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A finesse in bridge is a card play technique that can sometimes allow you to win a trick with a card that is not the highest one remaining in the suit. A finesse normally works by leading a low card from one hand, waiting to see what card second hand plays and then playing a high but, not the highest, card from the third hand hoping that fourth hand can't beat that card.

In all the following examples you are in a 6NT slam contract but finessing is technique that works in suit contracts or notrumps.

Simple Finesse

finesse in bridge

You are North and East leads a diamond against your contract of 6NT. You can count four sure club tricks, three diamond tricks and three heart tricks and therefore need two spade tricks to make the contract.

Play a low spade from the North hand and wait to see what East plays. If East plays low you play the ♠Q. West can't beat that card and you still have the ♠A for your 12th trick.

How do you know that East has the ♠K? You don't! You just have to hope. But if West has the ♠K then there's almost no way to make your contract so a winning finesse is all you can hope for.

There's a 50% chance that East started with the ♠K but only a very small chance West started with the singleton ♠K. A finesse doesn't guarantee and extra trick but it's often your best chance.

Low to an honour

low to an honour in bridge

This time you are South in a contract of 6NT and West leads a diamond. This time you have four sure club tricks, three diamond tricks and four heart tricks. You need one spade trick.

Now you need to hope that East has the ♠A. Lead a low spade from the North hand. If East plays low you can play your ♠K and win the trick. If East plays the ♠A you play low from the South hand and your ♠K will take a trick later.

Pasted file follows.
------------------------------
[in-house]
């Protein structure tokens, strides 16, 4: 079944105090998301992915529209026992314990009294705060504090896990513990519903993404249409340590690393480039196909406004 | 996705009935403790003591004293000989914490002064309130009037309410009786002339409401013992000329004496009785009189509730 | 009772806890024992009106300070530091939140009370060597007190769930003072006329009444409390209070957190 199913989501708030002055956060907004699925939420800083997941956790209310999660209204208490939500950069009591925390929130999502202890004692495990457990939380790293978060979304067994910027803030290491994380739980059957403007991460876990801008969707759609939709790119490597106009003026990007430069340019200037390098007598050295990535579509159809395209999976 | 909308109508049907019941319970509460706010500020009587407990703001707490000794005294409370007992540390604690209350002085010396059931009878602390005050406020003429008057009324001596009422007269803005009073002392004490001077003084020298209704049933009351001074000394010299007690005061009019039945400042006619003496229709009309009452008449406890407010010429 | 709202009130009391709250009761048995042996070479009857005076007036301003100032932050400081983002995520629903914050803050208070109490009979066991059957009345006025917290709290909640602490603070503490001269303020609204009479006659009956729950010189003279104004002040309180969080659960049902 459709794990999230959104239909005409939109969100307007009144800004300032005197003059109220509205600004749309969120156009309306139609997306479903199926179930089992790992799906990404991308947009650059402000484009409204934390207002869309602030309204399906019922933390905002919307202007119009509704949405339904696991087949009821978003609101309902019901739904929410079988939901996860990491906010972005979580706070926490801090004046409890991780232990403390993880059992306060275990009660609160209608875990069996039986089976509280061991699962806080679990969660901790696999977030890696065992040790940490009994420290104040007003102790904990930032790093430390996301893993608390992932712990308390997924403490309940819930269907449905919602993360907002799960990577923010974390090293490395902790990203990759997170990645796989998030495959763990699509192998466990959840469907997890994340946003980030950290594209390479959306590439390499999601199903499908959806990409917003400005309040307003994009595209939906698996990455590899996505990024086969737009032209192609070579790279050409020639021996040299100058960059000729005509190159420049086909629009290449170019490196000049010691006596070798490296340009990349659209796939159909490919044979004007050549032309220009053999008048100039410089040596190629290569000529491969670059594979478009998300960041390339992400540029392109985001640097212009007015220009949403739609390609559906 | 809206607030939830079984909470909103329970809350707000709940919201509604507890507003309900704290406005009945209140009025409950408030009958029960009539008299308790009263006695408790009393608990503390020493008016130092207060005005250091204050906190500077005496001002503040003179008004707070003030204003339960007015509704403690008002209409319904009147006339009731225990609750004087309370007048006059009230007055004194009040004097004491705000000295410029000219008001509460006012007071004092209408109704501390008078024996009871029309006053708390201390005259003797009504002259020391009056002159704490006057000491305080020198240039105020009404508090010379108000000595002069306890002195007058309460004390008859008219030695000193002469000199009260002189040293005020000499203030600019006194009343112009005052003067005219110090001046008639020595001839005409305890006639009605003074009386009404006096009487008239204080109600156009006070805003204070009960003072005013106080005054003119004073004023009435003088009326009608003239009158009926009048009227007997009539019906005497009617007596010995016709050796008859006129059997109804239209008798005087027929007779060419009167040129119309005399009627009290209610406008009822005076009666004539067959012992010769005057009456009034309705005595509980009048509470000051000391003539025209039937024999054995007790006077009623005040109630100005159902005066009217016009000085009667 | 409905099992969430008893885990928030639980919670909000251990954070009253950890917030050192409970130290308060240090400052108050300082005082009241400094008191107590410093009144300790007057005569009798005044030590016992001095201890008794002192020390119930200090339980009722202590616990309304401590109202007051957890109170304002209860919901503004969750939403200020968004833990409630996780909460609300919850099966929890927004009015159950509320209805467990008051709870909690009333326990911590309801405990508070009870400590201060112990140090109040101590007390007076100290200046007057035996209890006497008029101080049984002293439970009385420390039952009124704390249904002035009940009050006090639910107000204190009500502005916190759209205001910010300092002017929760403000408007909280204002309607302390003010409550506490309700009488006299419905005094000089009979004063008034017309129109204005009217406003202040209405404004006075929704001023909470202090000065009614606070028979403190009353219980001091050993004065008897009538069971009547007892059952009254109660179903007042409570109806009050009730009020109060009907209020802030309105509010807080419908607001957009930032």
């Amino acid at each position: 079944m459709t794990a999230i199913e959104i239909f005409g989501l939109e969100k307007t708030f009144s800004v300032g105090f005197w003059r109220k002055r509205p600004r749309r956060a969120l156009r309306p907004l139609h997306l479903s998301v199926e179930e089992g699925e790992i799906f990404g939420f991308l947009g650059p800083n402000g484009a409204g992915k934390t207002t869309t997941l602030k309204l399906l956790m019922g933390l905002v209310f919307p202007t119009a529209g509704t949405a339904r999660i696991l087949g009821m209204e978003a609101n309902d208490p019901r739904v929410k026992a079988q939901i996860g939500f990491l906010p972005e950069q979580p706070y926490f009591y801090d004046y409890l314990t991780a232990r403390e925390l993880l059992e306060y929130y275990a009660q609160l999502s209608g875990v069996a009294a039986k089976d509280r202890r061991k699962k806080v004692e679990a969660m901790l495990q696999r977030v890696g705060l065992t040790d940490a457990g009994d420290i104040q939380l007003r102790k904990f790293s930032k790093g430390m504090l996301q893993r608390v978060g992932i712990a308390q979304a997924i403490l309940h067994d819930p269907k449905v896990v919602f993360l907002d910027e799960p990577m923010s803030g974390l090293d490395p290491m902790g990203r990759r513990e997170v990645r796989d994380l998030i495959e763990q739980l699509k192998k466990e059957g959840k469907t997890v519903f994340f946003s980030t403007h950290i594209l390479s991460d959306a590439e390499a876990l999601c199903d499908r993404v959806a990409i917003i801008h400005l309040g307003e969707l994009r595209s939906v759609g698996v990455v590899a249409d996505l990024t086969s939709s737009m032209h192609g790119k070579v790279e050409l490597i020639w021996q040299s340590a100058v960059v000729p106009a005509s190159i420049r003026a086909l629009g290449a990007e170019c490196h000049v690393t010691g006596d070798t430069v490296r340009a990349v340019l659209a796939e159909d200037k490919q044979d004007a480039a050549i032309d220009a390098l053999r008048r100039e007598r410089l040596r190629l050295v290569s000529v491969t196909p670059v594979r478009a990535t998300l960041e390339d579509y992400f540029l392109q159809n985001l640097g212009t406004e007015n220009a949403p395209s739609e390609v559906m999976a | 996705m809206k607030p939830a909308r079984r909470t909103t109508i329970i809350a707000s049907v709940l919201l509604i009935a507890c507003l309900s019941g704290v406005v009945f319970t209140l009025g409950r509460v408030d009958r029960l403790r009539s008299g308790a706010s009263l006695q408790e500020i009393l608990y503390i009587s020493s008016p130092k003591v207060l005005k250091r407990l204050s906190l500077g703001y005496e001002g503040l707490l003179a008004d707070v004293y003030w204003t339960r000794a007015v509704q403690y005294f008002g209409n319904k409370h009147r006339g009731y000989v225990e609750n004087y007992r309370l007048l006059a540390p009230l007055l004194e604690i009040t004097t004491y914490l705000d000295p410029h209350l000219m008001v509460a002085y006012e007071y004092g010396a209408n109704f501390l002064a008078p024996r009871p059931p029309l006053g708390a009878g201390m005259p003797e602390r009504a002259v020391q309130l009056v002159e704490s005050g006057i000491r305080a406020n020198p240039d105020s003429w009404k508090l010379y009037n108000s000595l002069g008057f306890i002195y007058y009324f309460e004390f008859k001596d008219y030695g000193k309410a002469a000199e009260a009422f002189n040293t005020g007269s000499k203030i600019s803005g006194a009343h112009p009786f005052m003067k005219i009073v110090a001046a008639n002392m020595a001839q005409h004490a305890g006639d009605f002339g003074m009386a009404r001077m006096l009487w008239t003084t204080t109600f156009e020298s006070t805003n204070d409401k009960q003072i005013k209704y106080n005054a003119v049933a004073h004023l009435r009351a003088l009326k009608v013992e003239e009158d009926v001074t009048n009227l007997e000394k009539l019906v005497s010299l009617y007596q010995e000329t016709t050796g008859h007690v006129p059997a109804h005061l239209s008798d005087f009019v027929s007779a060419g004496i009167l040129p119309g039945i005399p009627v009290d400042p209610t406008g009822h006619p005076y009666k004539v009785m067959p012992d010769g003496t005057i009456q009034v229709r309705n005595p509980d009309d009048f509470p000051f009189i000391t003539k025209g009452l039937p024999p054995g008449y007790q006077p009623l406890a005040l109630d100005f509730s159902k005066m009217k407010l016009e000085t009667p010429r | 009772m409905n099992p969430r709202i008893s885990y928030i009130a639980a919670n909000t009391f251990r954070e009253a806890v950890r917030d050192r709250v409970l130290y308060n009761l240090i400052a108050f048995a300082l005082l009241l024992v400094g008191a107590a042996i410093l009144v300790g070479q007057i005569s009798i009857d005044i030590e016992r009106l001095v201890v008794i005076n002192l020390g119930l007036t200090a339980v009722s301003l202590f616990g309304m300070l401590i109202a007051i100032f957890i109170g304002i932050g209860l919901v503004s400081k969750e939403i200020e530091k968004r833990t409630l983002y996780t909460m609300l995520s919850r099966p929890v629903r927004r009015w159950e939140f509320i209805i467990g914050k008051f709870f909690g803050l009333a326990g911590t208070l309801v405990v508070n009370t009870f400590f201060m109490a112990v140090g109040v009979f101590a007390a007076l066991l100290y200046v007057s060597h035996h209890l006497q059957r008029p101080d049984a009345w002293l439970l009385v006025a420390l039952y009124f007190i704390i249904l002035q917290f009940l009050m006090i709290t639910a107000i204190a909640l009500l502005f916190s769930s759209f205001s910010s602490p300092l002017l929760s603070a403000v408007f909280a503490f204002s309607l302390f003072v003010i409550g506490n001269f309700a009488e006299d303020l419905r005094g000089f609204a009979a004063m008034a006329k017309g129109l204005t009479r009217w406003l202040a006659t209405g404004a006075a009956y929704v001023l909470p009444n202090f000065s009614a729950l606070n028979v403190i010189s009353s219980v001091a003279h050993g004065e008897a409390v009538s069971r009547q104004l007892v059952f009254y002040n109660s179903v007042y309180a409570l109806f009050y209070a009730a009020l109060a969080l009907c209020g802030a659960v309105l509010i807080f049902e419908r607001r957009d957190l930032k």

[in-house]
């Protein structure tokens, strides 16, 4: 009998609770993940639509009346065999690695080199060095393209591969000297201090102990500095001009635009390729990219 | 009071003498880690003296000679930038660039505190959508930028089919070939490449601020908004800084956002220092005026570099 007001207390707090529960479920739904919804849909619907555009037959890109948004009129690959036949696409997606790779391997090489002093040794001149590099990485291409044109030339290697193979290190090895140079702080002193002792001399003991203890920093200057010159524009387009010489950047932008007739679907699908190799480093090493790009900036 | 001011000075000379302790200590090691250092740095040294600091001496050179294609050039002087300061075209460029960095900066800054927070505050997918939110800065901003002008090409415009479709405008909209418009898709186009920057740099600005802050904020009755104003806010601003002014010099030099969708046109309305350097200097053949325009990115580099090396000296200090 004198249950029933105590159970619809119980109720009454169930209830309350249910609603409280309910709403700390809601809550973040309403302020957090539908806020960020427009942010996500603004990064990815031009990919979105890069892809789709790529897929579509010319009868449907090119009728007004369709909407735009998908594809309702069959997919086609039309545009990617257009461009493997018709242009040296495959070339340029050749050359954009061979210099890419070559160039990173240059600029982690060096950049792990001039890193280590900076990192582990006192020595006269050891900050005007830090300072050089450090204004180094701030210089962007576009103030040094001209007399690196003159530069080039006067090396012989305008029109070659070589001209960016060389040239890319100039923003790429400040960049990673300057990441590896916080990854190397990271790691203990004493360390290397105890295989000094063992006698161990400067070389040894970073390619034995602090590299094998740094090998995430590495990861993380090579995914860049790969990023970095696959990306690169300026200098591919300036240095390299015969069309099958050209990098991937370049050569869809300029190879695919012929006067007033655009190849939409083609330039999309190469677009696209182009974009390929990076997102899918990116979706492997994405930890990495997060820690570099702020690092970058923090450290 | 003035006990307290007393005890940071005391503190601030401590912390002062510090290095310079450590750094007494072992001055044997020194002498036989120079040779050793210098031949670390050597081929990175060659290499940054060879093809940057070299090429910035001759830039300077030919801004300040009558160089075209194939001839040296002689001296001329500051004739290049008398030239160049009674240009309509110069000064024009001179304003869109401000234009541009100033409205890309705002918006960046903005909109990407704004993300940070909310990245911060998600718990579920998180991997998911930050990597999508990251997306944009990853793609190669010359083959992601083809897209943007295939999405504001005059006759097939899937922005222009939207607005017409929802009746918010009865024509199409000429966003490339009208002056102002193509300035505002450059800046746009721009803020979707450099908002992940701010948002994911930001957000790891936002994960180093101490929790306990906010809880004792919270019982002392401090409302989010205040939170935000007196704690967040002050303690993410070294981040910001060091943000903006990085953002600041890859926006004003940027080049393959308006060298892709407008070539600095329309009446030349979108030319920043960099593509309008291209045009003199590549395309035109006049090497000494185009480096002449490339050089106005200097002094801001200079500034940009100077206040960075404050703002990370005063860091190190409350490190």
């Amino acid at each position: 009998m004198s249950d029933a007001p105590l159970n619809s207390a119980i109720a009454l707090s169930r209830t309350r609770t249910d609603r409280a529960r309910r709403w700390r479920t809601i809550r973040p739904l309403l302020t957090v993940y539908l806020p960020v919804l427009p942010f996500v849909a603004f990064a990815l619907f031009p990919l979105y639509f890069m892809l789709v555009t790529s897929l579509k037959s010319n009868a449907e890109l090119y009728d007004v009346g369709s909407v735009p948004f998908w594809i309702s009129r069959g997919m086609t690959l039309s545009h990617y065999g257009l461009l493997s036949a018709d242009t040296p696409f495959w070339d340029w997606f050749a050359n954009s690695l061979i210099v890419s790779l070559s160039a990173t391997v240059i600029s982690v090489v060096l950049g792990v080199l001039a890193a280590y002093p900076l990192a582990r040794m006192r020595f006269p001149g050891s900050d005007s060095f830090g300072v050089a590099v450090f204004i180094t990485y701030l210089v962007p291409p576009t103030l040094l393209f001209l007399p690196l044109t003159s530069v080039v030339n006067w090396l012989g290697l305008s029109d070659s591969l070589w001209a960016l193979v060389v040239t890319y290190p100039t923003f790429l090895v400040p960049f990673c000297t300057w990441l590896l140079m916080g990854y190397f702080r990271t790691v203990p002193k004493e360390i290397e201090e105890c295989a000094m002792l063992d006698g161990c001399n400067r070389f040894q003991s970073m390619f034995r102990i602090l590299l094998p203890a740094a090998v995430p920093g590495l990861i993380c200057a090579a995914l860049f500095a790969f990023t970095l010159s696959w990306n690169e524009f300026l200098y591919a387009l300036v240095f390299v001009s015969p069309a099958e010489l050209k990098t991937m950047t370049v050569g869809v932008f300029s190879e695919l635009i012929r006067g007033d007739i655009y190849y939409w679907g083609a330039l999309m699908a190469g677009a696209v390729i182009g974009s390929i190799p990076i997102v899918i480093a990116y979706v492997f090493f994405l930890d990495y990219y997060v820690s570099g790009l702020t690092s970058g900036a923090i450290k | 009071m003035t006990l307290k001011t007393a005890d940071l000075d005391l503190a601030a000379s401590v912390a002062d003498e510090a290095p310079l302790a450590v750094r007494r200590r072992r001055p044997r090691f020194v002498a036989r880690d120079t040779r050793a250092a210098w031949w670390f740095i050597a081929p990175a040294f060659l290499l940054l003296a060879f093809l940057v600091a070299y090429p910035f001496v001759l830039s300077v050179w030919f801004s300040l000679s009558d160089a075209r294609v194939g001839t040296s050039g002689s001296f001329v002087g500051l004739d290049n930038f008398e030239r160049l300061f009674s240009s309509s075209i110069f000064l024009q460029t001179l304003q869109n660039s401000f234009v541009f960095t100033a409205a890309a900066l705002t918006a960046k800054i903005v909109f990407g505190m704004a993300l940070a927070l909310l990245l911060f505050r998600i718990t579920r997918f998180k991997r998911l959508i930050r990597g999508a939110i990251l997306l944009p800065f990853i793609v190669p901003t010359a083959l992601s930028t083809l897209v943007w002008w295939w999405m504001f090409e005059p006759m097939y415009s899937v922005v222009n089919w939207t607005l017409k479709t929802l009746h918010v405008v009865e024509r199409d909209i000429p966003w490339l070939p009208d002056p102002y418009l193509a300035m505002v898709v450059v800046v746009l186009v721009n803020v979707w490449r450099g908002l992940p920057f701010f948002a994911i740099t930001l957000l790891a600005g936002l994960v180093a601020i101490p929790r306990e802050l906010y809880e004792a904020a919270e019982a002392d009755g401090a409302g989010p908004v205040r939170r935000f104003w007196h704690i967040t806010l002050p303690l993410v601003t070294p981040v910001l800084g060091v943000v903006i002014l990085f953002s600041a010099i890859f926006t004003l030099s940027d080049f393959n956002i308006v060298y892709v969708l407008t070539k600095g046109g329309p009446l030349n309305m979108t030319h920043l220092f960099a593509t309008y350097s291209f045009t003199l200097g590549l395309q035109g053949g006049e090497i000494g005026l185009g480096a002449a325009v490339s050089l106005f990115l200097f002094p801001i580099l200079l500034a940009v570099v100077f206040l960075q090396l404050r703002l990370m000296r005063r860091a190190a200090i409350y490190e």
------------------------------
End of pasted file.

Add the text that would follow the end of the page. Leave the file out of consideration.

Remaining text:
Running Finesse

running finesse

Again you are South in 6NT and West leads a diamond. You can count four club winners, three in dimaonds, three in heart so you need three spade tricks to make your contract.

This time you have the QJT sequence in spades so you can take a running finesse. Play the ♠Q from the South hand. If West plays low you also play low from the North hand. West's ♠K is trapped!

Not a finessse!

cover an honour

In our final example you are North in 6NT and this time you will need two spade tricks to make your contract.

Be careful with this one! Many players will try a running finesse in this situation by playing the ♠Q and hoping the West has the ♠K.

However, if East has the ♠K your ♠Q will lose and if West has the ♠Q he will simply cover the ♠Q, covering an honour with an honour, with the ♠K forcing you to use your ♠A. Either way you will only make 1 spade trick unless West makes the mistake of not covering your ♠Q.

To win two spade tricks this time you need to play a low spade from the North hand, hoping that East has the ♠K. If East plays low, you play the ♠Q. If East plays the ♠K your ♠Q will make a trick later.

Double finesse

Imagine you hold this spade suit as declarer.

double finesse in bridge

You've always got 1 trick in the suit and you'll never make 3. How do you give yourself the best chance to make 2 tricks?

Play a low spade towards dummy and try the T. If that loses, as you expect, when you regain the lead you can play a low spade to the J. If left hand opponent has at least one spade honour your double finesse will result in two tricks for your side. You'll only be disappointed if right hand opponent has both missing honours.

More suit-combinations

Graeme Tuffnell     Watch Contact